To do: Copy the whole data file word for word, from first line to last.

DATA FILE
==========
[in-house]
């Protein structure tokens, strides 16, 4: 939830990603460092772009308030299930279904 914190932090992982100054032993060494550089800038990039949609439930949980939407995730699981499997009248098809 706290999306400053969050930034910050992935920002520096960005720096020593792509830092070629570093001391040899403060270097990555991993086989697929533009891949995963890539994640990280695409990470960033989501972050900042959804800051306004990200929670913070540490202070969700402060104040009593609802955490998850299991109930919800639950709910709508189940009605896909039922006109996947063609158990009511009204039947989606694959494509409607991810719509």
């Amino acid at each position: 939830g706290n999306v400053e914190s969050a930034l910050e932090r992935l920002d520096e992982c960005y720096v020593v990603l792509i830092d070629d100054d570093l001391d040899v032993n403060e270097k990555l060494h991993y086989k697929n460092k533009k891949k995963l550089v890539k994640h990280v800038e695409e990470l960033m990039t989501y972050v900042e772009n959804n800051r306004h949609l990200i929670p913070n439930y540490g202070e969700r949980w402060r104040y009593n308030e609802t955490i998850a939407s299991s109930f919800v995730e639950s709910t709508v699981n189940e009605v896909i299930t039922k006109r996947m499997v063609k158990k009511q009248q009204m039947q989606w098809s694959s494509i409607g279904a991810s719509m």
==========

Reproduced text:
[in-house]
């Protein structure tokens, strides 16, 4: 939830990603460092772009308030299930279904 914190932090992982100054032993060494550089800038990039949609439930949980939407995730699981499997009248098809 706290999306400053969050930034910050992935920002520096960005720096020593792509830092070629570093001391040899403060270097990555991993086989697929533009891949995963890539994640990280695409990470960033989501972050900042959804800051306004990200929670913070540490202070969700402060104040009593609802955490998850299991109930919800639950709910709508189940009605896909039922006109996947063609158990009511009204039947989606694959494509409607991810719509």
């Amino acid at each position: 939830g706290n999306v400053e914190s969050a930034l910050e932090r992935l920002d520096e992982c960005y720096v020593v990603l792509i830092d070629d100054d570093l001391d040899v032993n403060e270097k990555l060494h991993y086989k697929n460092k533009k891949k995963l550089v890539k994640h990280v800038e695409e990470l960033m990039t989501y972050v900042e772009n959804n800051r306004h949609l990200i929670p913070n439930y540490g202070e969700r949980w402060r104040y009593n308030e609802t955490i998850a939407s299991s109930f919800v995730e639950s709910t709508v699981n189940e009605v896909i299930t039922k006109r996947m499997v063609k158990k009511q009248q009204m039947q989606w098809s694959s494509i409607g279904a991810s719509m």